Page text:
On getting the Padma Shri
I don't generally go to awards and things like that, but this particular award felt so wonderful, a cultural thing that I take really seriously, as would anyone of a minority in the Western world that has an opportunity -- like Tiger Woods, say, where everything you do and say is representative and expands people's possibilities about what they are thinking about us Indians.
On being accepted by mainstream Hollywood
I remember when I was younger, we went to some Indian event in New Jersey, and there was this other guy wanting to make movies, and he was saying we Indians will never get accepted, you will never see our names up there with Al Pacino. I remember thinking even then, that is not true. End of the day, storytelling is the king, and they have a dearth of good stories out there, so if you can tell a good story, you will be accepted.
I have felt really, really accepted. For Hollywood, the thing that is unusual is not that I am an Indian -- I think the Indian part just added a nice mystique, they are all in love with Eastern philosophies. The real thing about me was, I don't even live in California. I live in Philadelphia, which is 3,000 miles away, and that is just as bizarre -- to make movies in Hollywood and not live there. I come to Hollywood about three days every year or every two years, and fill up that time with meetings and things.
I found staying at home, being personal about my storytelling and not being too involved about the ups and downs of Hollywood a good thing. Like being at a dinner and hearing someone else talk about who is making this movie or the other movie -- I am very susceptible to other peoples' influence. I remember I was going to make The Sixth Sense earlier than I actually did; I didn't make it at the time because I heard they were going to make Casper the Friendly Ghost. Can you imagine a lifetime of an insecure person like me hearing that kind of stuff? I'd have been a mess. In Philadelphia, I am the only one who makes movies; my kids think I have a fairly normal job, I try to make it home for dinner as often as possible, so you know, it works for me.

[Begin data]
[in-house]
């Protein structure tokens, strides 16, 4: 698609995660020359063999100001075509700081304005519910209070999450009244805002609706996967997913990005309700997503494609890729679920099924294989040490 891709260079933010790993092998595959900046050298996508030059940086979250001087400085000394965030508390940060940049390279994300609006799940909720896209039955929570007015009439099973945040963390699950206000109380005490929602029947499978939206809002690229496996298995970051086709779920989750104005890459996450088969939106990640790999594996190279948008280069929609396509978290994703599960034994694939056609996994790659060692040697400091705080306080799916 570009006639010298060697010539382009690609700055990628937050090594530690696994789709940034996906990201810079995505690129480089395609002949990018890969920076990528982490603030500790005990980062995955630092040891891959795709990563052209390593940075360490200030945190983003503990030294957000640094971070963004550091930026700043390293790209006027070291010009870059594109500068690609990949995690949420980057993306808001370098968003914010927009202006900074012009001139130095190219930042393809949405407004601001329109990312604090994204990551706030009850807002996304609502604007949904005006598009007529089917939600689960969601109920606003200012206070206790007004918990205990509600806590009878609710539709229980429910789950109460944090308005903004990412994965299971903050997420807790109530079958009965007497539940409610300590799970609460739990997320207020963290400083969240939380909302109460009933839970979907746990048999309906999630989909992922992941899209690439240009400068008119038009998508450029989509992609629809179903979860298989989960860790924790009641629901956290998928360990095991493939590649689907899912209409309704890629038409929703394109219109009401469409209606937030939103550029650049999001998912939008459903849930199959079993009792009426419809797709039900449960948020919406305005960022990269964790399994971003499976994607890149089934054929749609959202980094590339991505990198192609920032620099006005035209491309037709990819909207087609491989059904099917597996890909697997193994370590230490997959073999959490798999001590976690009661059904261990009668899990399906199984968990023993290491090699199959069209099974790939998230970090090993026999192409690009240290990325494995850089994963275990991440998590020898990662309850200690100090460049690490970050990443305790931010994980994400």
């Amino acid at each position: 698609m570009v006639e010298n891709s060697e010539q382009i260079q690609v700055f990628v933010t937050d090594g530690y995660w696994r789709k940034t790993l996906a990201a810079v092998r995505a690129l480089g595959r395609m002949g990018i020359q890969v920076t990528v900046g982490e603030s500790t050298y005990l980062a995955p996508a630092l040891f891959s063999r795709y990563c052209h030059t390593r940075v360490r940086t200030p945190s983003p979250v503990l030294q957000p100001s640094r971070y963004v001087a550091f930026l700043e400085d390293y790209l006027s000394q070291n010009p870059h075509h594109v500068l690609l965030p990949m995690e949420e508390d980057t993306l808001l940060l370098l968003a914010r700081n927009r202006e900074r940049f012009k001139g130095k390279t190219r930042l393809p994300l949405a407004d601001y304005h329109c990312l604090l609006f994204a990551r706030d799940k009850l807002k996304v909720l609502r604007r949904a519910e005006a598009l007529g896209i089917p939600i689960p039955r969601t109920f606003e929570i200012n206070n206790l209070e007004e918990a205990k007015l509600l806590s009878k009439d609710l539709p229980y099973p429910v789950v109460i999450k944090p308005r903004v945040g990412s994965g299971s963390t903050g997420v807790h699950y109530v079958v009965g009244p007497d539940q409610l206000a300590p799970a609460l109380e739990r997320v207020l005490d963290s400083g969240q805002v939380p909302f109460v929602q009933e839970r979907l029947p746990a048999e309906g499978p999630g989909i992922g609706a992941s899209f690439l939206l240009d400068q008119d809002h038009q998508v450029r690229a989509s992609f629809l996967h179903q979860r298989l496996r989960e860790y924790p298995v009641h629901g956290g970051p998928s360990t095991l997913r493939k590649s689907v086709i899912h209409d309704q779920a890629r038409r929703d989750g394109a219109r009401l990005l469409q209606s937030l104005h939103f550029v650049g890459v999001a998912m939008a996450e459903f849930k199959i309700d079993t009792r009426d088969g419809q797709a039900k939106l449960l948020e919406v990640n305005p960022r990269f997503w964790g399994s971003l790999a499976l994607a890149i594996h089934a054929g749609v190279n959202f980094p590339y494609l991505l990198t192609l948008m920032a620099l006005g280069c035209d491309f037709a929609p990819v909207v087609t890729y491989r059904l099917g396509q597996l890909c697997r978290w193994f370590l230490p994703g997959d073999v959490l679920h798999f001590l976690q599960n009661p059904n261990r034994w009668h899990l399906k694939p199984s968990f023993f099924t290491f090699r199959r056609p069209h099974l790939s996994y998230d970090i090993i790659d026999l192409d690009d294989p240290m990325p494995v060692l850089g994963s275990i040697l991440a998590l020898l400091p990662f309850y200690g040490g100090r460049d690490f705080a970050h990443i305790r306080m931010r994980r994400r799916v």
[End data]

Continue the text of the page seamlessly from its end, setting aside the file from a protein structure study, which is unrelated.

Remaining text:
On acting in his films
The first movie I made, Praying With Anger, I was the lead, the writer, director, actor -- that is the normal way to come to the world of independent film making. That was pretty standard, whether you were Woody Allen, or Spike Lee, or a whole heap of others. You do all the different facets of storytelling, and if I had stayed in the independent arena, it wouldn't have been that big a deal; it is the normal thing that happens, you write, you act, you direct your own movies.
The tendency has been that whatever I do, they try to find the nearest box to put it in. And when it comes to acting in my movies they put me in the Hitchcock box, they say oh, you are doing the Hitchcock thing. Hitchcock walked through the scene; he was in the background somewhere.
I'd love to play a leading character, yes, but it is not physically possible. It takes so much effort to make a film. I break it all down, how many days I am going to be writing, and directing, and acting, and then all the other stuff, it is so hard to do for me. Other directors have asked me to act, but either I was making a movie, or the role was 'Indian' -- straight out accent, trying to be funny, and that is not my thing.
Catch the third part of this extensive interview tomorrow!